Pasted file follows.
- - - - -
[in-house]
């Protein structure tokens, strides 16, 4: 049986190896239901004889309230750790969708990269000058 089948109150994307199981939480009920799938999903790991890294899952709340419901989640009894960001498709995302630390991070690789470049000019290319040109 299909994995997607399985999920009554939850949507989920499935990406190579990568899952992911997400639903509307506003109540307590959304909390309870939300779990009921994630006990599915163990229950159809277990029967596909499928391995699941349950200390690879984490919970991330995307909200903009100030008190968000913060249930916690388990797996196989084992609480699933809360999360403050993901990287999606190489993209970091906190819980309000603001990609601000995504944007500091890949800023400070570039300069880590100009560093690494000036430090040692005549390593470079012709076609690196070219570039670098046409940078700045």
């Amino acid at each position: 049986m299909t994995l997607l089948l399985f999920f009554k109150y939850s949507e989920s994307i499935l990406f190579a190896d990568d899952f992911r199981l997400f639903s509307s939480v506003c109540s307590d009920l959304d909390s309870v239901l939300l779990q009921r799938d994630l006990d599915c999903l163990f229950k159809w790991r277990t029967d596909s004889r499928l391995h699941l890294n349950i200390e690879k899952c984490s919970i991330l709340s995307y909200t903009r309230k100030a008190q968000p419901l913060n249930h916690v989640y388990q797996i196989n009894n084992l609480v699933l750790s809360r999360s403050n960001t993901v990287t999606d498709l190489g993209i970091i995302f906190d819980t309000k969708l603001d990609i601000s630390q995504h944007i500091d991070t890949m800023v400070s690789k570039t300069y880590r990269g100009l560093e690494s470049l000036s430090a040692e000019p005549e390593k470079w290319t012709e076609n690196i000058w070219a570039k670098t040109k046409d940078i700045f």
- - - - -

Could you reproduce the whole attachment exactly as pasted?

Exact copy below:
[in-house]
């Protein structure tokens, strides 16, 4: 049986190896239901004889309230750790969708990269000058 089948109150994307199981939480009920799938999903790991890294899952709340419901989640009894960001498709995302630390991070690789470049000019290319040109 299909994995997607399985999920009554939850949507989920499935990406190579990568899952992911997400639903509307506003109540307590959304909390309870939300779990009921994630006990599915163990229950159809277990029967596909499928391995699941349950200390690879984490919970991330995307909200903009100030008190968000913060249930916690388990797996196989084992609480699933809360999360403050993901990287999606190489993209970091906190819980309000603001990609601000995504944007500091890949800023400070570039300069880590100009560093690494000036430090040692005549390593470079012709076609690196070219570039670098046409940078700045």
């Amino acid at each position: 049986m299909t994995l997607l089948l399985f999920f009554k109150y939850s949507e989920s994307i499935l990406f190579a190896d990568d899952f992911r199981l997400f639903s509307s939480v506003c109540s307590d009920l959304d909390s309870v239901l939300l779990q009921r799938d994630l006990d599915c999903l163990f229950k159809w790991r277990t029967d596909s004889r499928l391995h699941l890294n349950i200390e690879k899952c984490s919970i991330l709340s995307y909200t903009r309230k100030a008190q968000p419901l913060n249930h916690v989640y388990q797996i196989n009894n084992l609480v699933l750790s809360r999360s403050n960001t993901v990287t999606d498709l190489g993209i970091i995302f906190d819980t309000k969708l603001d990609i601000s630390q995504h944007i500091d991070t890949m800023v400070s690789k570039t300069y880590r990269g100009l560093e690494s470049l000036s430090a040692e000019p005549e390593k470079w290319t012709e076609n690196i000058w070219a570039k670098t040109k046409d940078i700045f």